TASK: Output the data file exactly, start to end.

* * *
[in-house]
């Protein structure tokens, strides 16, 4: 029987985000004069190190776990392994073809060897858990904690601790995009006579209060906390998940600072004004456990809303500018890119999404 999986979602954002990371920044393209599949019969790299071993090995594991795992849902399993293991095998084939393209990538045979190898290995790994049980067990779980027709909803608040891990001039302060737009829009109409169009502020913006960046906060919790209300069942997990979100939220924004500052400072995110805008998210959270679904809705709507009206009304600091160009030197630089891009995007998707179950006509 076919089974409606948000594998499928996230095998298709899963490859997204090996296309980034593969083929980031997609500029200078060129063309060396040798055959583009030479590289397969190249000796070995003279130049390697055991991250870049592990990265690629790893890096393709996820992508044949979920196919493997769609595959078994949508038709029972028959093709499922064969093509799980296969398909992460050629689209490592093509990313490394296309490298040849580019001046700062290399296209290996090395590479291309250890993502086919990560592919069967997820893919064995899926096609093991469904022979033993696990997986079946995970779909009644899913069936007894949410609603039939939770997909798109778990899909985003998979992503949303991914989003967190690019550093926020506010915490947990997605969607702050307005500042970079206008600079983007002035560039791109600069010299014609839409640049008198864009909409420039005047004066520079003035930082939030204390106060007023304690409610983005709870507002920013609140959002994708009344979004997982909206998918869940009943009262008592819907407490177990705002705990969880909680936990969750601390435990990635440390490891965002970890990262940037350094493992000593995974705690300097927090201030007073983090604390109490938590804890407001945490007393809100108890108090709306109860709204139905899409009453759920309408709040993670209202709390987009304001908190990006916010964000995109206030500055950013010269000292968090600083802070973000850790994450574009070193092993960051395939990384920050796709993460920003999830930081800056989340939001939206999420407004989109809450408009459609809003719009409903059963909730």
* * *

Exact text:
[in-house]
């Protein structure tokens, strides 16, 4: 029987985000004069190190776990392994073809060897858990904690601790995009006579209060906390998940600072004004456990809303500018890119999404 999986979602954002990371920044393209599949019969790299071993090995594991795992849902399993293991095998084939393209990538045979190898290995790994049980067990779980027709909803608040891990001039302060737009829009109409169009502020913006960046906060919790209300069942997990979100939220924004500052400072995110805008998210959270679904809705709507009206009304600091160009030197630089891009995007998707179950006509 076919089974409606948000594998499928996230095998298709899963490859997204090996296309980034593969083929980031997609500029200078060129063309060396040798055959583009030479590289397969190249000796070995003279130049390697055991991250870049592990990265690629790893890096393709996820992508044949979920196919493997769609595959078994949508038709029972028959093709499922064969093509799980296969398909992460050629689209490592093509990313490394296309490298040849580019001046700062290399296209290996090395590479291309250890993502086919990560592919069967997820893919064995899926096609093991469904022979033993696990997986079946995970779909009644899913069936007894949410609603039939939770997909798109778990899909985003998979992503949303991914989003967190690019550093926020506010915490947990997605969607702050307005500042970079206008600079983007002035560039791109600069010299014609839409640049008198864009909409420039005047004066520079003035930082939030204390106060007023304690409610983005709870507002920013609140959002994708009344979004997982909206998918869940009943009262008592819907407490177990705002705990969880909680936990969750601390435990990635440390490891965002970890990262940037350094493992000593995974705690300097927090201030007073983090604390109490938590804890407001945490007393809100108890108090709306109860709204139905899409009453759920309408709040993670209202709390987009304001908190990006916010964000995109206030500055950013010269000292968090600083802070973000850790994450574009070193092993960051395939990384920050796709993460920003999830930081800056989340939001939206999420407004989109809450408009459609809003719009409903059963909730």